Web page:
With summer in full swing, we have an itch, but don’t worry, it’s not from mosquitoes… the Bug Bite Thing office was bitten by the travel bug! From beach vacays to Disney days to lake getaways – plus a few Eras Tour-centered Swiftie trips in the mix – our TikTok scrolls have us living vicariously through our friends’ lenses until it’s time to embark on our own adventures.
Have you made your own summer travel plans? No need to fret. Here are five of our favorite not-so-touristy vacation spots to hit in July and August if you are in the mood for outdoorsy fun.
When most people think of Breckinridge, skiing the Rocky Mountains typically come to mind, but you’re missing out if you haven’t visited during the summer months. Stay at one of Breck’s lodges, then head out to hike the wildflower-lined trails overlooking high alpine lakes. Go fly fishing, stand-up paddleboarding, mountain biking, tubing and white-water rafting. The area is incredibly family-friendly – and pet-friendly! – and kids will love the Epic Discovery Park complete with climbing walls, an Alpine slide, mountain coaster, gold-panning opportunities and BreckConnect Gondola.
How to Stay Safe in Colorado: It can be tough to get used to the higher elevation if you’re not used to it, so stay hydrated with water and electrolytes to fend off altitude sickness. Hiking can put you in contact with the Rocky Mountain wood tick and American dog tick, so be sure to pack our new and easy-to-use Bug Bite Thing Tick Remover in your hiking pack.
High Springs, FL
Florida is known for its beaches and Disney World, but in the summer months, those places can be downright hot. Instead, we recommend vacationing where many Floridians roadtrip during the summer: the springs of Central Florida! Start out by camping in Ginnie Springs along the Santa Fe River. The water is crystal clear and refreshing, even in the heat, as water temperatures are 72 degrees year-round. The area has multiple springs and cave systems, so spend your days floating down river in a tube, kayak or paddleboard. Known by many as the world’s favoriate freshwater dive, take part in freediving or tank-diving to view some of the most breathtaking underwater scenes imaginable.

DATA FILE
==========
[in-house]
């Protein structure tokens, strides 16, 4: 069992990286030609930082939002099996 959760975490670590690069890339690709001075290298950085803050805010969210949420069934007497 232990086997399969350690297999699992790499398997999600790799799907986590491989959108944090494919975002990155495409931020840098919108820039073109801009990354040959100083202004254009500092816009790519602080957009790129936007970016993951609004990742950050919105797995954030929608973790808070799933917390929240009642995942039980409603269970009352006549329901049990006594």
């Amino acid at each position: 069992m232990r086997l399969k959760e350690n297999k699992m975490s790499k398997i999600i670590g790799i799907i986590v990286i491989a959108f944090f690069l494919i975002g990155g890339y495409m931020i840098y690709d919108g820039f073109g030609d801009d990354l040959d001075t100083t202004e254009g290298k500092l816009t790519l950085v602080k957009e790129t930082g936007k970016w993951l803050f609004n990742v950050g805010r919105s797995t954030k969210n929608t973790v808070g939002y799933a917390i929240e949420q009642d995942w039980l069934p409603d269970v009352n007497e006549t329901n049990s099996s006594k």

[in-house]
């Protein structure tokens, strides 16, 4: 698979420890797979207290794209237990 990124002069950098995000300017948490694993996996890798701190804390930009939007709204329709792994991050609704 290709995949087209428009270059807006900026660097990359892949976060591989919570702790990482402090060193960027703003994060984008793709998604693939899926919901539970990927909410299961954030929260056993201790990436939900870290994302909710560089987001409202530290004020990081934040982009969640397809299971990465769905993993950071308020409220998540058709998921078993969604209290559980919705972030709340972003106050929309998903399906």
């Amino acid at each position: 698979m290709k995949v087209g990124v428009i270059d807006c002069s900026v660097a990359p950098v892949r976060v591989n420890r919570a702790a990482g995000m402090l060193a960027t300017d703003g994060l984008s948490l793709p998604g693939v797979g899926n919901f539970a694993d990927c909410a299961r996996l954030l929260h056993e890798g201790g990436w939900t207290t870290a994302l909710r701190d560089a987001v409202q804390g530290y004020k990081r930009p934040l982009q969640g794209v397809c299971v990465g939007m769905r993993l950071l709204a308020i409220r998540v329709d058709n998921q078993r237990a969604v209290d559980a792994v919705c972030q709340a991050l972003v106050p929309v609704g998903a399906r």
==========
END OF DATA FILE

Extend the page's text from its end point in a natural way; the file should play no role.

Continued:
How to Stay Safe in Florida: Mosquitoes love to call Florida’s heat and humidity home, so the Bug Bite Thing is a camping must-have and should be added to your packing list (our Sea Glass-colored tool will match the water!). Besides the bugs, be mindful of local wildlife, such as alligators, and follow safe diving and swimming protocols.
Close enough for a short trip to Bar Harbor or Acadia National Park, Jonesport is a tranquil fishing village filled with coastal beauty. Rent a waterfront cottage to take in the sea breeze and sunrise while escaping the crowds and take a boat out to view the historic Moose Peak Lighthouse while you’re there. Sea life and wildlife are plentiful, making it great for birdwatching during hikes or seal-spotting along the water’s edge. In fact, sea life is so plentiful, that if you know where to go (or who to talk to), you can create a full feast right off the land and out of the water by digging for your own clams, catching lobster and crab, and foraging for wild blueberries, raspberries and cranberries.
How to Stay Safe in Maine: With a milder than usual winter this past year, deer had better survival rates than usual, but unfortunately so did ticks that feed off them. While you’re hunting for wild berries to snack on, be sure to tuck pants into your socks and keep your Tick Remover close by for any that find their way to your skin anyway.
Shenandoah National Park, VA
Whether you are backcountry camping or staying in one of the rustic cabins, Shenandoah National Park is the outdoor explorer’s dream during summer’s long days and cool nights. There are more than 500 miles of hiking trails across 200,000 acres of protected lands that are filled with lush foliage, cascading waterfalls, deer, songbirds, black bears and more to see. Go rafting, horseback riding, picnicking or rock climbing along the Blue Ridge Mountains, and make sure to check out the Big Meadows, a high-elevation meadow and unique ecosystem filled with wildflowers.
How to Stay Safe in Virginia: The risk for mosquito and tick activity is high in the summer, making the small and reusable Bite Thing suction tool and Tick Remover helpful items to pack in your travel first aid kit. When hiking, water and sunscreen are always safe to have on hand, too.
Hot springs, river excursions, arctic lakes, Alaska native heritage and some of the most magical views on the planet brought Alaska to our list. With a Fairbanks address, but about an hour outside the city, Chena Hot Springs’ naturally heated pools make it a perfect spot to stay for those interested in an adventure-meets-relaxation vacation. Canoe the Chena River, take a dog cart ride, hike a trail or go mountain biking, where you could spot reindeer, lynx, moose and muskoxen. Visit on a clear day and you could catch views of Denali, and if you stay for a clear night in late August, you might get lucky enough to see the awe-inspiring northern lights.
How to Stay Safe in Alaska: You might not believe it, but mosquitoes are still a pain up in Alaska, especially in heavily wooded areas! With 35 different species, they’re plentiful this time of year—and so large that some joke about them serving as the “Alaska State Bird.” You know our answer to that: bring along your Bug Bite Thing (in Nightfall to match the clear skies, of course) to alleviate any itching or swelling so those pesky insects don’t interrupt your sightseeing.